Some choices are harder to swallow, even though the choice is clear:
All of these are so very expensive to buy organic. I just can’t do it. Plus, I prefer to buy peaches and cherries locally and pick our own strawberries in June. They last us almost all year in the freezer.
Some choices are complicated:
- Apples and Pears – I vacillate between local Michigan apples and organic Washington apples. Pears I’ll occasionally buy organic, when on sale. Otherwise, I scrub them to death!
- Bell Peppers – I don’t even notice if they sell organic peppers in the stores. I just grimace and bear it on this one, but sometimes I can get organic peppers at the Farmer’s Market in the summer and freeze them, both diced and sliced.
- Lettuce and Kale – new to the list this year, whereas spinach was on the old list. I go back and forth on these leafy items as well, depending on what is on sale and what my grocery budget has left. We eat a lot of salad at my house…I wash non-organic lettuce and spinach twice!
Yay! Garlic and Onions aren’t on the list! You can eat them without (as much) worry and with the knowledge that they’re so healthy for your family.
That brings me to an added bonus Monday Mission for some of you:
If you don’t already use fresh garlic in your cooking, I challenge you to try it this week. I guarantee some of your recipes call for a clove of garlic, and you always just substituted garlic powder or dried minced garlic. On Wednesday I’ll be posting some helps for selecting and preparing garlic, onions and peppers.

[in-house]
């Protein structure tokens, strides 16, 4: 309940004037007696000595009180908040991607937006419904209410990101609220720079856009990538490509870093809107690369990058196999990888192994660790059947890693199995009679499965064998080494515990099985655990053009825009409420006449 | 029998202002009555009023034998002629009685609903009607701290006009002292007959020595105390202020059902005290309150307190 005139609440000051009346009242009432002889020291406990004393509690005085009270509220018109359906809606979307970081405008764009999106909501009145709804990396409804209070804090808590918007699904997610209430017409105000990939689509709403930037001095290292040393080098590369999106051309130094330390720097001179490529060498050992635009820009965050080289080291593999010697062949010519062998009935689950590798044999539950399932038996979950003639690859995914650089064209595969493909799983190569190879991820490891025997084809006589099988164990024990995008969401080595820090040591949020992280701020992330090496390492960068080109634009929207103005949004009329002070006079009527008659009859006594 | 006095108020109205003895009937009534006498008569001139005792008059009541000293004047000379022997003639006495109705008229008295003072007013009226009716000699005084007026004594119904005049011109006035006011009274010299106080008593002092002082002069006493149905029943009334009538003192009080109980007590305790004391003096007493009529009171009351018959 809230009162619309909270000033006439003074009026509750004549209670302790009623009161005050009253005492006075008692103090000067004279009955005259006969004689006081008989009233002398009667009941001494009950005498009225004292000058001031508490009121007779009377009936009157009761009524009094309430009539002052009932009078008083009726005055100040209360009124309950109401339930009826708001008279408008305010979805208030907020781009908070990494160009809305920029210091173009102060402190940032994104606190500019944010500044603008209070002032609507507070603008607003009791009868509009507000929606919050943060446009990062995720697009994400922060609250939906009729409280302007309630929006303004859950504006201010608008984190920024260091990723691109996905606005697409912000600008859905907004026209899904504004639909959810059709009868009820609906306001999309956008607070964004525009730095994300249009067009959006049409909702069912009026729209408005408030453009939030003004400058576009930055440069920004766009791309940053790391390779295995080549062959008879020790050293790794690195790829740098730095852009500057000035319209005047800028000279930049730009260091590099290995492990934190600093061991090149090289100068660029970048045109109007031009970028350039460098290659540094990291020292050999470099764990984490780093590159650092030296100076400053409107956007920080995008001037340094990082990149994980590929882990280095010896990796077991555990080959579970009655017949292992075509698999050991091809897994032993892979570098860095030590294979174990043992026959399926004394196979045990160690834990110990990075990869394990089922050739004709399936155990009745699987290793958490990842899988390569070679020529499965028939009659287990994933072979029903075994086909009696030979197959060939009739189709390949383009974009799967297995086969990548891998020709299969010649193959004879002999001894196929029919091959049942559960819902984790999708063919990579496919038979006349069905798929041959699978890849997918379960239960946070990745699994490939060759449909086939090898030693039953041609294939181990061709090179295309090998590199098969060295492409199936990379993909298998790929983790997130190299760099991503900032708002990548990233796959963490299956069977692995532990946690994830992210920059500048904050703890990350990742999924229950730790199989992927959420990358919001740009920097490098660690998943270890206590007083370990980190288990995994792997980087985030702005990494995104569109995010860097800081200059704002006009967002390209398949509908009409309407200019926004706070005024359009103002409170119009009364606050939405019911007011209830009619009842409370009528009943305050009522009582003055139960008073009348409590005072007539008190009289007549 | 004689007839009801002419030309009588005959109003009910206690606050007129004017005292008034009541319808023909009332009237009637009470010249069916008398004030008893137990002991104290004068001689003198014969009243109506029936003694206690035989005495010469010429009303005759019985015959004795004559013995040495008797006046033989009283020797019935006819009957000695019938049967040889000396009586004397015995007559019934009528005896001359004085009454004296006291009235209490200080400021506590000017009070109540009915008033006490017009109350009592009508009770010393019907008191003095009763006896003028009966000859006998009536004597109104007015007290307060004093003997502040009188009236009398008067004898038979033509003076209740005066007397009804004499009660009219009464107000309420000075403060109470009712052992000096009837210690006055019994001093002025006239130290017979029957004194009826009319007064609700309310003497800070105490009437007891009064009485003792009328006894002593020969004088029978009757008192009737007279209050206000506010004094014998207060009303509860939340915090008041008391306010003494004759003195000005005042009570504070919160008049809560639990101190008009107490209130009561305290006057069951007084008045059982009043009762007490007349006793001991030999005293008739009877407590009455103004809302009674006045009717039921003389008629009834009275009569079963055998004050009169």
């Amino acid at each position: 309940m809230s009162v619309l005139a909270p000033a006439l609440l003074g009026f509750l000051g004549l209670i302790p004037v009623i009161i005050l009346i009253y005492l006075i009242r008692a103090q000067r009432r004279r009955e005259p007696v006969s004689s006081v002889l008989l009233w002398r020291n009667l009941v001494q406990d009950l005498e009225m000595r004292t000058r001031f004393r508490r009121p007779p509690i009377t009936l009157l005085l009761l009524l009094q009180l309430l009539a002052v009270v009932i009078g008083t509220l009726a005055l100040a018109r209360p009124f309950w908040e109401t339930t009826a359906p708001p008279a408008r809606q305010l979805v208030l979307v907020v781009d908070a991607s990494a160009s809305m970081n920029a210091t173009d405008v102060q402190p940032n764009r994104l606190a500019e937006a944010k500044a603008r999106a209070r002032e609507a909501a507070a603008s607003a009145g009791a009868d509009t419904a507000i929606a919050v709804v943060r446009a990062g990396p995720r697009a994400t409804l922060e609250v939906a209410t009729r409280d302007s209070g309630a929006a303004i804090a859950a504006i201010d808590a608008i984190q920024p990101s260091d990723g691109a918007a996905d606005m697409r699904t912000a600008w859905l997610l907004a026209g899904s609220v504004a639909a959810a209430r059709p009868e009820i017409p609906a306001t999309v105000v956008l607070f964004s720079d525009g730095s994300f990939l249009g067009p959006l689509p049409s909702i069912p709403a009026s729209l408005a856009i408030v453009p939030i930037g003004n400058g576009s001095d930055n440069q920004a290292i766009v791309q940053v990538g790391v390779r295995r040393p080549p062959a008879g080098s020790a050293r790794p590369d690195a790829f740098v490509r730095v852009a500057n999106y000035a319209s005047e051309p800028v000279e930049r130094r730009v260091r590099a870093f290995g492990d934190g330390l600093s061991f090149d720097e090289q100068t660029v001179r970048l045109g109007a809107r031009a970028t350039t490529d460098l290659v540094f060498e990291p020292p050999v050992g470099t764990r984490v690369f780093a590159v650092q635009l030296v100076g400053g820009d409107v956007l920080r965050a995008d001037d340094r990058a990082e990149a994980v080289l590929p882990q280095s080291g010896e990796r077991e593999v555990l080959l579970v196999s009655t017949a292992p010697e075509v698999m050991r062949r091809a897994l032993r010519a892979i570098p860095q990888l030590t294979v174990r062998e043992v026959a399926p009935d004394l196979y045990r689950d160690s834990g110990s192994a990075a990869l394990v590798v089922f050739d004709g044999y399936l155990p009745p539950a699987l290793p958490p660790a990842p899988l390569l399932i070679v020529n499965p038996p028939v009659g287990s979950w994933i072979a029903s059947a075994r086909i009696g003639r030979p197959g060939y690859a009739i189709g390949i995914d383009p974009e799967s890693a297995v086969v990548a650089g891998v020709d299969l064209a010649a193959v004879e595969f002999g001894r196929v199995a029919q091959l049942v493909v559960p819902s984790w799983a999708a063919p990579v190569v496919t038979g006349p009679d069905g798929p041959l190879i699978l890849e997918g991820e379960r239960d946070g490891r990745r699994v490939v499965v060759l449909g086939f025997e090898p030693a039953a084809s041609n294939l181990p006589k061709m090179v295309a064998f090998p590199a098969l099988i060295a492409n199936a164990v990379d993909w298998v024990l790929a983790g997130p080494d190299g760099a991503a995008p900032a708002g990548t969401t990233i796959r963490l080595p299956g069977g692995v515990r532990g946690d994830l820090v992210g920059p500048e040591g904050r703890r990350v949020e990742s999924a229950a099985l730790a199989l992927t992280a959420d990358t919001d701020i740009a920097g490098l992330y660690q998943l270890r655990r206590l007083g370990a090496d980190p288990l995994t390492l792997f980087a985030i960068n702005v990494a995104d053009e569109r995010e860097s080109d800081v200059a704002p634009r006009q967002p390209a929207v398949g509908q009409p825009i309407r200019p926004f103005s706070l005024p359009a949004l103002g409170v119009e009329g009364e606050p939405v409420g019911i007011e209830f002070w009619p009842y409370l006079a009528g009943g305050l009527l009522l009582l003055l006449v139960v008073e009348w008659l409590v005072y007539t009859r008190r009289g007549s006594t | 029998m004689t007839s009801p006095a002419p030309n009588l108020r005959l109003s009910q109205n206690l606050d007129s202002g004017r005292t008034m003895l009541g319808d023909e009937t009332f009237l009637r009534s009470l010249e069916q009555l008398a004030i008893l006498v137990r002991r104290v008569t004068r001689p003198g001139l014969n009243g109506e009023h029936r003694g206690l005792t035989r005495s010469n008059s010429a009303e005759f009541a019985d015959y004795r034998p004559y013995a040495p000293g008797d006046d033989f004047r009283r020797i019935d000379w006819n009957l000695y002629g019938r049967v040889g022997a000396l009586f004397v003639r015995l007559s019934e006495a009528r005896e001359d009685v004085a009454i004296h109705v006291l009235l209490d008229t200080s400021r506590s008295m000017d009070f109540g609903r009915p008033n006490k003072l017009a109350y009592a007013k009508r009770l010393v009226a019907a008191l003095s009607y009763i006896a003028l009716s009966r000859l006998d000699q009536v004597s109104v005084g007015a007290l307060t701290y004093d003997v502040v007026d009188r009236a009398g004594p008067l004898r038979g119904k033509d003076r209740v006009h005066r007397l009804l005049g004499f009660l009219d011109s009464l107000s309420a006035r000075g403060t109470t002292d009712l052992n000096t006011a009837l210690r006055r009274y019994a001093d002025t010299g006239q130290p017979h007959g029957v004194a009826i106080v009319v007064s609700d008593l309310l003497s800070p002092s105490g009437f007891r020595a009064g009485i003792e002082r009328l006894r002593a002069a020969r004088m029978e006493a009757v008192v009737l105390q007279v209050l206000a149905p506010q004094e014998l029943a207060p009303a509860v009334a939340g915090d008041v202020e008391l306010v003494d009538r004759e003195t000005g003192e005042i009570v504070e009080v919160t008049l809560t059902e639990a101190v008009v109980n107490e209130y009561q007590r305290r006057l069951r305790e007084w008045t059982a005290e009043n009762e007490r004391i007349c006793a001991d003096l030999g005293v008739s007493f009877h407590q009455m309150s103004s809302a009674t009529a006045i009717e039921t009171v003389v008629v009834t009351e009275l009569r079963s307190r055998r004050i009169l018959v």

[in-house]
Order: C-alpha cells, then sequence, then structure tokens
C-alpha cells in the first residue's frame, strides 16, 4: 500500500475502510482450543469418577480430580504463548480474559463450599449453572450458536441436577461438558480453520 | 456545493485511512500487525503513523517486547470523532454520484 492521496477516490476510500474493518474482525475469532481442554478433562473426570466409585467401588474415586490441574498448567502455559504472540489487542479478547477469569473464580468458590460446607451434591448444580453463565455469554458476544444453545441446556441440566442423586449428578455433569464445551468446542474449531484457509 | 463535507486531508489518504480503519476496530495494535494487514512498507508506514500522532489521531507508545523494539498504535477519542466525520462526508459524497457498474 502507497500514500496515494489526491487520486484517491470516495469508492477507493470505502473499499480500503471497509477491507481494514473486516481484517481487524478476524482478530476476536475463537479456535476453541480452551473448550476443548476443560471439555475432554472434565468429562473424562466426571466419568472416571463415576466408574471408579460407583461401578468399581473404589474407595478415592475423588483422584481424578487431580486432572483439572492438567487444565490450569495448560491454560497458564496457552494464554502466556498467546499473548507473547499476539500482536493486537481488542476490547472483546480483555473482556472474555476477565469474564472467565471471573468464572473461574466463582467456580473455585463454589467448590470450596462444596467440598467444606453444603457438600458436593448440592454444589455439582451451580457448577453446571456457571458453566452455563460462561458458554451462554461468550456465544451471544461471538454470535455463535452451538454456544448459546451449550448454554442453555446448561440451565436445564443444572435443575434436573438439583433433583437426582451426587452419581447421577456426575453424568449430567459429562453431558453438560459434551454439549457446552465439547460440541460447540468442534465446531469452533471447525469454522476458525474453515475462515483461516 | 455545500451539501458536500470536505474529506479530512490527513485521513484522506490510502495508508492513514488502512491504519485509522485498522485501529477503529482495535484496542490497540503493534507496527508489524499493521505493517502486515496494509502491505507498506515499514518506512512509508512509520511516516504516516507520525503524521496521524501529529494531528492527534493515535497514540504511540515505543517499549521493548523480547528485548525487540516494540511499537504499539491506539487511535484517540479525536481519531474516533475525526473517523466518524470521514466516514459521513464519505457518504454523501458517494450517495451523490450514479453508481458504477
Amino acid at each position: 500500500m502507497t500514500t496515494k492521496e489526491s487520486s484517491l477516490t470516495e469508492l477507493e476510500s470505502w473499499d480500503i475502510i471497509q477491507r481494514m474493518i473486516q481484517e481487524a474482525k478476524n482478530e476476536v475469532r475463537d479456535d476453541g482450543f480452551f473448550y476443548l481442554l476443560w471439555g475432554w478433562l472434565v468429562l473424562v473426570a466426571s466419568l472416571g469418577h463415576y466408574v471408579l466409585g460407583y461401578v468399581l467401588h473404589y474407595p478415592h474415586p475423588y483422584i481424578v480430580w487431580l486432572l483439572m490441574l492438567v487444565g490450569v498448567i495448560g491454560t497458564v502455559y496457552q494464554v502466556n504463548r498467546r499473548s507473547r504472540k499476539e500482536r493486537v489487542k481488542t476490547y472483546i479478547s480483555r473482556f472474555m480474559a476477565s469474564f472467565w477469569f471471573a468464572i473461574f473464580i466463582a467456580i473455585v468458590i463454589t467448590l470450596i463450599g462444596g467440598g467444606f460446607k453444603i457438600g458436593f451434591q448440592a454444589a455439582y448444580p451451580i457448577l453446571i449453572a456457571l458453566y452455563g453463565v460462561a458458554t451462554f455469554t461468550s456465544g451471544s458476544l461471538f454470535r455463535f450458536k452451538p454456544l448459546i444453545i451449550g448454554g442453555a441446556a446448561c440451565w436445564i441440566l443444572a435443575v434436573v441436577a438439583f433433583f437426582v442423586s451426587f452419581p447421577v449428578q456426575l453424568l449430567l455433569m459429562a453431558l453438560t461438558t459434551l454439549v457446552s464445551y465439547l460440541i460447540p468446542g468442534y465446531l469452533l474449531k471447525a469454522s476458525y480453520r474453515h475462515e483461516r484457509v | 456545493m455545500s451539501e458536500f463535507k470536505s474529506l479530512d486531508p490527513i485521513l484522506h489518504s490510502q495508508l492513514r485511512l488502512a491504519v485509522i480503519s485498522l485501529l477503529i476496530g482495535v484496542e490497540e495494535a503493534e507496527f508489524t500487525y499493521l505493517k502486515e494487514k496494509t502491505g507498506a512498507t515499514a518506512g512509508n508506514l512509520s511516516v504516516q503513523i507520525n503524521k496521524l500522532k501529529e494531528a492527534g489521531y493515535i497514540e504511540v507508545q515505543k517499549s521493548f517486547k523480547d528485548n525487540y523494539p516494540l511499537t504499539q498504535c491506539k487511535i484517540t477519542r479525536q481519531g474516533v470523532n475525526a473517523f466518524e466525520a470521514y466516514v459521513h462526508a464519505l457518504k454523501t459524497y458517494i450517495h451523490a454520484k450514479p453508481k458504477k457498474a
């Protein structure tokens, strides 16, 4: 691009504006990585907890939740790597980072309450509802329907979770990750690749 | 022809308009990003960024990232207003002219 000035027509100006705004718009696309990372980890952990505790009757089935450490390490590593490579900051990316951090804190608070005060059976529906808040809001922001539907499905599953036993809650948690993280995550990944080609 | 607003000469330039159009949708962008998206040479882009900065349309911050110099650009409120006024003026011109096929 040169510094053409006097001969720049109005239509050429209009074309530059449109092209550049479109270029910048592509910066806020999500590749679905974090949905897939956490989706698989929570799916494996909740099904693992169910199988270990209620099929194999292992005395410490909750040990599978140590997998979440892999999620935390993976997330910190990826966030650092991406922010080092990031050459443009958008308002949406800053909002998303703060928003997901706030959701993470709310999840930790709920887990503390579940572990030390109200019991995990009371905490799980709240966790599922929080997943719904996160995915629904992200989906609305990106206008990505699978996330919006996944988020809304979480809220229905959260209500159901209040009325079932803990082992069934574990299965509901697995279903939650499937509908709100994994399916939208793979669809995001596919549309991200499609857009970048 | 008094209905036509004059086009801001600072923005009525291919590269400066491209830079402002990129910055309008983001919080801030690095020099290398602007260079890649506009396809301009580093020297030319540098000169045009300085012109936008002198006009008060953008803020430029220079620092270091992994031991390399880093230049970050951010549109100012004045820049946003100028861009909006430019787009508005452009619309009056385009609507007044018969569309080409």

One Small Step
Perhaps you can make one small change in the way you handle the Dirty Dozen items. In my house, when I can’t/don’t buy organic and I know the vegetable or fruit I’m about to use is on the Dirty Dozen list, I scrub harder! Potatoes take forever for me to scrub because I really do them well (they were on the previous Dirty Dozen list). If you don’t have a vegetable scrub brush, add it to your wish list! I don’t know if it helps for sure (and the EWG says probably not), but I’ll trust the Lord to at least honor my intentions as I try to scrape my way into Heaven, even if my children’s bodies aren’t as protected here on Earth.
I also put my children first and try to make sure they get more organic food than I do if it comes to a choice like that. Their bodies are so much smaller that the chemicals in conventional produce have a much greater negative impact on them than they do on me. For example, we have some organic frozen fruit for our yogurt right now (it was the same price as conventional fruit, and only 2 oz. less for raspberries). The blueberries were 10 oz. organic vs. 16 oz. conventional, so I bought one of each (plus they only had one organic). My husband and I will eat the regular stuff and save the organic for the kiddos.
My Personal Monday Mission
I’m looking into the merits of produce washes, both commercial and homemade. Right now I don’t use one, but perhaps it is warranted. I’ll let you know the results of my inspection at the end of the summer when we get to natural cleaners.
UPDATE: Here’s an analysis of 8 different produce washes!
Other Interesting Posts:
- How Much Does my Dishwasher Cost?
- Dishes Workout
- Praying in the Kitchen
- Hand Sanitizers in the Home
- How to Buy Reduced Produce
Mind the Microwave in May: